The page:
I’m going to show you how to create a Power BI dynamic x-axis, also known as temporal scale using a disconnected table that can let you change the level of granularity depending on your date or time basis. You can watch the full video of this tutorial at the bottom of this blog.
A dynamic allows you to show a granular level of detail at the most important current information. It shows less granularity for previous dates.
This tutorial is a continuation of my recent blog where I built this visualization, which was the R10_table. It was built on these calculated columns DTS IsCurrentQuarter and DTS SortBy.
IsCurrentQuarter is identifying true or false whether we’re in the current quarter or not. Based upon that column, we can then create the DTS column, which essentially returns either a week format or a quarter format as text. SortBy gives us our four-digit year, then a quarter number, and then a week number in the case of week. Otherwise, it returns just the four-digit year and a week.
Today, I’m going to build an identical visualization, but instead of using calculated columns, I’ll be using a disconnected table, which is this R10a_table that uses a measure.
How To Create A Power BI Dynamic X-Axis
The R10a_table is actually based upon the R10_table, so the assumption is that you have some kind of fact table or a date table that has date in it. If you look at the DAX, it may look a little bit daunting, but it’s the exact same code as the calculated columns. We’re just basically creating the calculated columns within this table calculation.
We’re grabbing our Date column from R10_table. So, we start off with just a big list of dates, every date that’s in that table. Then we’re using ADDCOLUMNS and we’re adding that current IsCurrentQuarter. And then, we’ve modified it to not refer back to the table, but just to the date column.
It’s also true for our DTS column and DTS SortBy column. It’s the same code. At the end of this, we use SELECTCOLUMNS to select our DTS, our DTS SortBy, and our IsCurrentQuarter. And then, we use DISTINCT to return just the distinct rows.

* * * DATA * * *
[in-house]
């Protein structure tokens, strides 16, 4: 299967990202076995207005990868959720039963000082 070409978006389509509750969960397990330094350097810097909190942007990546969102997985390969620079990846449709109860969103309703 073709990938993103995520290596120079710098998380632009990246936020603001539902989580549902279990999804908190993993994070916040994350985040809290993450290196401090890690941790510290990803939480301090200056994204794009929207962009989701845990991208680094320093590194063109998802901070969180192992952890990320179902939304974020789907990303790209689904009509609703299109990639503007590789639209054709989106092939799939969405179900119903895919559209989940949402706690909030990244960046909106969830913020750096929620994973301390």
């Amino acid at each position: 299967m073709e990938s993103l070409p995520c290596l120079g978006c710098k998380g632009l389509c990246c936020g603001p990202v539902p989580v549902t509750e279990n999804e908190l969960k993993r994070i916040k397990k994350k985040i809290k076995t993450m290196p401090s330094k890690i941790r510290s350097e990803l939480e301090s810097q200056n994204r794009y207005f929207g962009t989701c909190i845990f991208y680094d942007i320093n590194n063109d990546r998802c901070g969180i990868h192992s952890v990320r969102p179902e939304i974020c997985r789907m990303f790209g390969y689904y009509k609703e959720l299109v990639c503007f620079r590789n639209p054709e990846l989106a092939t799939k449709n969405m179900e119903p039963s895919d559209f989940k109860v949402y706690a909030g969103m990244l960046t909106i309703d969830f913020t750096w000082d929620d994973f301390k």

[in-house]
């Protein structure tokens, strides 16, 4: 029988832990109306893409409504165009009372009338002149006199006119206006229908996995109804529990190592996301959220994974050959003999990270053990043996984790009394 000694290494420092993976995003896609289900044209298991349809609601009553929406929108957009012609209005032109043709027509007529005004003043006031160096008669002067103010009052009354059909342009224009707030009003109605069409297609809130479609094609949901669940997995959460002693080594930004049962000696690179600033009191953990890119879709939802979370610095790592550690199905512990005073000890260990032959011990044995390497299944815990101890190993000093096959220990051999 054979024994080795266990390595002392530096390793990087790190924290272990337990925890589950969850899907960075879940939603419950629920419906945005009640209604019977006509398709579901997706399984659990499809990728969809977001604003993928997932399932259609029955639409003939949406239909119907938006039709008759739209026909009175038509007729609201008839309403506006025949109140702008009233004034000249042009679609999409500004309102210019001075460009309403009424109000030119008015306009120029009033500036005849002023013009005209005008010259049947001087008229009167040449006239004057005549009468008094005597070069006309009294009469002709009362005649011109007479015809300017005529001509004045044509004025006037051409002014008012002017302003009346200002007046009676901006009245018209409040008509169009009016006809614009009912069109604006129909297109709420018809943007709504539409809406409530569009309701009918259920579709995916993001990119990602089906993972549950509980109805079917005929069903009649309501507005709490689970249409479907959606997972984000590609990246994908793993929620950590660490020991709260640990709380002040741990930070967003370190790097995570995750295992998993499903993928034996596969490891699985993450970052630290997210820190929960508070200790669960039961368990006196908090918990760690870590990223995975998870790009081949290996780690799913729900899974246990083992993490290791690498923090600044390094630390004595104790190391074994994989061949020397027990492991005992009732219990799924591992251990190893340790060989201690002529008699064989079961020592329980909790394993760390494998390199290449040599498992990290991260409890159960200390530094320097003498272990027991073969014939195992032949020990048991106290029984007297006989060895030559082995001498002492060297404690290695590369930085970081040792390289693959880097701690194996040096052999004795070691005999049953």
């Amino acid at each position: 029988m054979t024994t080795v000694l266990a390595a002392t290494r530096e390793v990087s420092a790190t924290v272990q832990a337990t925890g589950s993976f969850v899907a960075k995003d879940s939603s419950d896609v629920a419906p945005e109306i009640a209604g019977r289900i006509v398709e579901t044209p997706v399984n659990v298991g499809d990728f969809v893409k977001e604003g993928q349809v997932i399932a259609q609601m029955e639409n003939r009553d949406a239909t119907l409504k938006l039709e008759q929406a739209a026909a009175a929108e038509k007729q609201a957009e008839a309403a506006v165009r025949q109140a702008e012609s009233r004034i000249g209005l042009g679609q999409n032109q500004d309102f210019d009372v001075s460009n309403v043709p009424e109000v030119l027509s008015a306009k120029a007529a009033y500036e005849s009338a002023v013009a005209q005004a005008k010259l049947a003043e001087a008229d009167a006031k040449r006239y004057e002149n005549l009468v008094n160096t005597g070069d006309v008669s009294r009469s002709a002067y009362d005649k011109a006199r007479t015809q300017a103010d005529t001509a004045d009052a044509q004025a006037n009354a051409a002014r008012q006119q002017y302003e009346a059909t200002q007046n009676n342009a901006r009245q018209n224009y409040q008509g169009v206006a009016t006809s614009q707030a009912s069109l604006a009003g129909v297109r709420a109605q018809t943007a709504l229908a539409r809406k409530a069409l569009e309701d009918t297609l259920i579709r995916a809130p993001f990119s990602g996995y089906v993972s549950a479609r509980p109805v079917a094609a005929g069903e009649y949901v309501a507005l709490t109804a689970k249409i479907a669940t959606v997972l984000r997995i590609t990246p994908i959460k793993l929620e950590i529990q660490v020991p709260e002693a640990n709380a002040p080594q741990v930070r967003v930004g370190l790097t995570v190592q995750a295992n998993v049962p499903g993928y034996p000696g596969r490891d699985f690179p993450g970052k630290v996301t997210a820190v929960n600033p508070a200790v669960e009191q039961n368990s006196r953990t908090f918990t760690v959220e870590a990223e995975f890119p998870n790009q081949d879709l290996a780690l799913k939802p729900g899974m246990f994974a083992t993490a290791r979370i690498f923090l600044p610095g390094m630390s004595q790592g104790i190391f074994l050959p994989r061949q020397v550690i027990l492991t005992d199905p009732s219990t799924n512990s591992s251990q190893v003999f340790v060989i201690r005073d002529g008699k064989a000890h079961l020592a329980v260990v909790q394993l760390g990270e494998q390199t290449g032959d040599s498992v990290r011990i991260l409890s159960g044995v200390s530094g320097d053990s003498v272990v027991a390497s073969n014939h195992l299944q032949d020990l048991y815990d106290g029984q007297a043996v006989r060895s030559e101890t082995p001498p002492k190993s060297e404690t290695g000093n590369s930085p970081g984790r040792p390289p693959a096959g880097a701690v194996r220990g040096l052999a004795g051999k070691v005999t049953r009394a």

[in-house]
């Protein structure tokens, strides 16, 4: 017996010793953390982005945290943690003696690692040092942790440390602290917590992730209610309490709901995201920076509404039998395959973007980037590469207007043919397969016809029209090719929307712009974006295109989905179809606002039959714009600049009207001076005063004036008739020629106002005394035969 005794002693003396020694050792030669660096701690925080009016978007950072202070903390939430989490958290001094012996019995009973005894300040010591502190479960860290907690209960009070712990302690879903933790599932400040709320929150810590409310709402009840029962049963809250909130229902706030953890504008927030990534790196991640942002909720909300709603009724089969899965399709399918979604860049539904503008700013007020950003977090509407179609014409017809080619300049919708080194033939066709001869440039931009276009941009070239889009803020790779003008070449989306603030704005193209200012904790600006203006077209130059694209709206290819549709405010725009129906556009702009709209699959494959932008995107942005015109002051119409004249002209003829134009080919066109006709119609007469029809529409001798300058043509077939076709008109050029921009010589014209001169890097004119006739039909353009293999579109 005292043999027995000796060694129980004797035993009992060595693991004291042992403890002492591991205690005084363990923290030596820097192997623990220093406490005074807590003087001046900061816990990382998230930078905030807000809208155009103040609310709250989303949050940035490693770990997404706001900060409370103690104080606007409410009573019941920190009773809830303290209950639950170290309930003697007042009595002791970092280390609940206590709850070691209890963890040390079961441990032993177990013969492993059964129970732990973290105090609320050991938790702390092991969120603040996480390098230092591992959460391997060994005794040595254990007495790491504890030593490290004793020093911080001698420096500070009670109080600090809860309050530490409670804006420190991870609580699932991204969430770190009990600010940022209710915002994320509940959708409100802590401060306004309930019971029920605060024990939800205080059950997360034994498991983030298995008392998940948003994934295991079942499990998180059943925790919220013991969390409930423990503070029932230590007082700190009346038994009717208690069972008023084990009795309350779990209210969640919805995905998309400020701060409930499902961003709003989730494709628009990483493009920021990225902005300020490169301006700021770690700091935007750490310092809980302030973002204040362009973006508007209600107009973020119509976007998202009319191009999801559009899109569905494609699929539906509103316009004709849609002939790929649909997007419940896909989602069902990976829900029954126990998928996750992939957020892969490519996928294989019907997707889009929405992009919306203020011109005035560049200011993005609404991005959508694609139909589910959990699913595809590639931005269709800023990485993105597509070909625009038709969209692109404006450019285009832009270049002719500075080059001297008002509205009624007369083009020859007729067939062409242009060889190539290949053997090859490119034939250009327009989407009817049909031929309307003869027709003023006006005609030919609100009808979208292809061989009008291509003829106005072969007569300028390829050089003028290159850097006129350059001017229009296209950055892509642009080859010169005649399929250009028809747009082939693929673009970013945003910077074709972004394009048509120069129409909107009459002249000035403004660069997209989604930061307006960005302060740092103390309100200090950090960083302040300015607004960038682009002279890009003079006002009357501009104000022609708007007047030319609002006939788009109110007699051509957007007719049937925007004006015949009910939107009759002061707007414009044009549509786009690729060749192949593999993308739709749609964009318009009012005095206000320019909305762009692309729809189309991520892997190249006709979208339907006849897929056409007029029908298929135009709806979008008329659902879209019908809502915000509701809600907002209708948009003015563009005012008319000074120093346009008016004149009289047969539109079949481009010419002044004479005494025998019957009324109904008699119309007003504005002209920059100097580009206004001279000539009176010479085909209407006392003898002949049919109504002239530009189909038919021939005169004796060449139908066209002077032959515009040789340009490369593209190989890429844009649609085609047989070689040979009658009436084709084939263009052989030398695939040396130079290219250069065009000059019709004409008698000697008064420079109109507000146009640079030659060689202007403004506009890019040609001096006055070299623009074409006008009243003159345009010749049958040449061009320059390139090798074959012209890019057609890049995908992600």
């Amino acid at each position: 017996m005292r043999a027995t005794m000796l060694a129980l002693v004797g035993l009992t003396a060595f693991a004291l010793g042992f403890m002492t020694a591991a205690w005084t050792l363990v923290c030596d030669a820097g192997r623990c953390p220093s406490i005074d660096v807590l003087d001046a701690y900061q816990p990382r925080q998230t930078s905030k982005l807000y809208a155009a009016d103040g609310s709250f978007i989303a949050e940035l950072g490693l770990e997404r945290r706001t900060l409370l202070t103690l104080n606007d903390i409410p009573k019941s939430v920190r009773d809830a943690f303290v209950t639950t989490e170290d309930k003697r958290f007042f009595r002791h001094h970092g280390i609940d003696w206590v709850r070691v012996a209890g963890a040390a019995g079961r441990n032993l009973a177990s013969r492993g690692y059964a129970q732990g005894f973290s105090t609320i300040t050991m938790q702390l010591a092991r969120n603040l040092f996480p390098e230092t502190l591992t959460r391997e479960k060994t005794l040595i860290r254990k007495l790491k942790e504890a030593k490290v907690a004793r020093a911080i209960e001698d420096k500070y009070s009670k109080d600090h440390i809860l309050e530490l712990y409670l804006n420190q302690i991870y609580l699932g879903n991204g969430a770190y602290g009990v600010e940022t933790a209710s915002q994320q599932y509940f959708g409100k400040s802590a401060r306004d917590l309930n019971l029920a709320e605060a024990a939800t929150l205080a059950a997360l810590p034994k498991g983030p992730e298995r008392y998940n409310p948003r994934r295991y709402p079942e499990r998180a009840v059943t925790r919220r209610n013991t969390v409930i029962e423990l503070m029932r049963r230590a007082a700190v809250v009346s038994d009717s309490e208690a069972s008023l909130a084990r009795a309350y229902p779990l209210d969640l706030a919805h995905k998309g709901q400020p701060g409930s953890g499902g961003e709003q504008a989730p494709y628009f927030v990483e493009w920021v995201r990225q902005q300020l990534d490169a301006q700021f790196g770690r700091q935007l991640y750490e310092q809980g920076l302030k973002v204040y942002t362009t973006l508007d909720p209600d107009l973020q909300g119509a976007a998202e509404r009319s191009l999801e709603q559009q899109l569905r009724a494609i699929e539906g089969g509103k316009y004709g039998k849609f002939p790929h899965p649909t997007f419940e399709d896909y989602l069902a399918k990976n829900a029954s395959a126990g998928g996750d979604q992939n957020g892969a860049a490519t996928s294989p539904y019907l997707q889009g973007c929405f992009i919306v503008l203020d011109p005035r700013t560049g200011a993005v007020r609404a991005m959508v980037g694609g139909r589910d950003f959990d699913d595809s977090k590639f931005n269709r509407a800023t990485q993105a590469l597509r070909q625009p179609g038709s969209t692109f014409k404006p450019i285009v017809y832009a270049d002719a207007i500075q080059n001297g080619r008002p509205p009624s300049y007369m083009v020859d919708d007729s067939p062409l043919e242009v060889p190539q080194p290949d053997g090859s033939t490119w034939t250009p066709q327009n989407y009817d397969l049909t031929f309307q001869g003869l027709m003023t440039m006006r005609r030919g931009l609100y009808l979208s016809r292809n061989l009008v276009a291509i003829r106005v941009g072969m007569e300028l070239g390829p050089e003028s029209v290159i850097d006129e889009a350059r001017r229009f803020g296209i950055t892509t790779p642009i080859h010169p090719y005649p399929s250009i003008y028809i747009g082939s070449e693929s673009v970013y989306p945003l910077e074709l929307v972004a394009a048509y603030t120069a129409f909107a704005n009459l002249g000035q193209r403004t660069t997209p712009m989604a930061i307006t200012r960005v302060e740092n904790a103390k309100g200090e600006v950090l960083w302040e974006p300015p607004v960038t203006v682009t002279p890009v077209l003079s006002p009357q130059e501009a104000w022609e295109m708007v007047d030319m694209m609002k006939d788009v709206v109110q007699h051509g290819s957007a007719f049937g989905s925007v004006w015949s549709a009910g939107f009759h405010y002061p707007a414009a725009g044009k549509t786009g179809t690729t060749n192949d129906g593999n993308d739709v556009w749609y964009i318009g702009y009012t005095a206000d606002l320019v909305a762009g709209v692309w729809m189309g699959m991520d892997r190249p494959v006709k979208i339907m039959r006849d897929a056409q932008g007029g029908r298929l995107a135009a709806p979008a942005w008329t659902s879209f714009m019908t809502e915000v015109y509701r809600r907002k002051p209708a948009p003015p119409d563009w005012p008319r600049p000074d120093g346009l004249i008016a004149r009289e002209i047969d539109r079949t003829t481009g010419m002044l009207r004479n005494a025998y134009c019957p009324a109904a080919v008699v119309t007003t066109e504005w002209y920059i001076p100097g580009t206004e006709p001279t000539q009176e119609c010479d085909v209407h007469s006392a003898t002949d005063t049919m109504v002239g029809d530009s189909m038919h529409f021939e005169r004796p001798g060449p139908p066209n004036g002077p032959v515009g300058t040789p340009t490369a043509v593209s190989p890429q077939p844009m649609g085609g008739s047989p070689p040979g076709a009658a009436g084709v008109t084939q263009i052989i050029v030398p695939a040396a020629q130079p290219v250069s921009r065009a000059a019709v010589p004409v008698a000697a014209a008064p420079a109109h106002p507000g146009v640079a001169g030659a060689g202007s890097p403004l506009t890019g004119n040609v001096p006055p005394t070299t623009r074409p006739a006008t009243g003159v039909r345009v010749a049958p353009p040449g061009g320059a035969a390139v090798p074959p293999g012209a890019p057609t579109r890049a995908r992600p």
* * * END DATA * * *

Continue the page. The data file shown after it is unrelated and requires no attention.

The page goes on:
What we’re left with at the end of this is just a distinct list of values that is going to end up in the axis of our visualization. This is still dynamic and it keeps up to date as part of the data model.
Since this is not connected to anything, we need a measure in order to figure out where we are as far as this access, and then go calculate the Average Inventory. So, let’s take a look at the measure that I created.
The first thing that we’re doing is we are grabbing the MAX of the DTS SortBy because that’s going to be the easiest thing that we can do to parse out what year, quarter, and week we’re in. In case for the year, we’re just grabbing the leftmost four digits.
And then, we have this add zero (+ 0) because we’re parsing out the value and we’re using a text-based approach to that. This actually returns a text. If we try to compare a text to a number, we’re going to get an error. So, the easiest thing to do is just add zero, and that forces DAX to then return this as a number instead of text.
For the quarter we’re just using MID function to grab the fifth character. The week is a little more complicated because it might be a one-digit week, or it could be a two-digit week. In this case, we’re just checking to see if the length of the value is six, we grab the last character, if it’s seven, we grab the last two characters and if it’s neither of those, then we return BLANK. Then, we add zero, of course.
If week is BLANK, then we do AVERAGEX, and we’ll know we’re in a quarter, so then we grab our quarter information. If we are in a week, and week is not BLANK, then we are going to end up grabbing by week.
That’s essentially all there is to it. That’s how you create a Power BI dynamic X-axis using a disconnected table with a measure. The DAX is not super complicated, especially if you take it in chunks. All we’re doing here is we’re filtering out by year and quarter, and then taking the AVERAGEX of it, and we have the same visualization as the one using calculated columns.
I hope you find this tutorial helpful and implement it in your own work. You can watch the full video below for more details and check out the first part of this tutorial for more information.
All the best!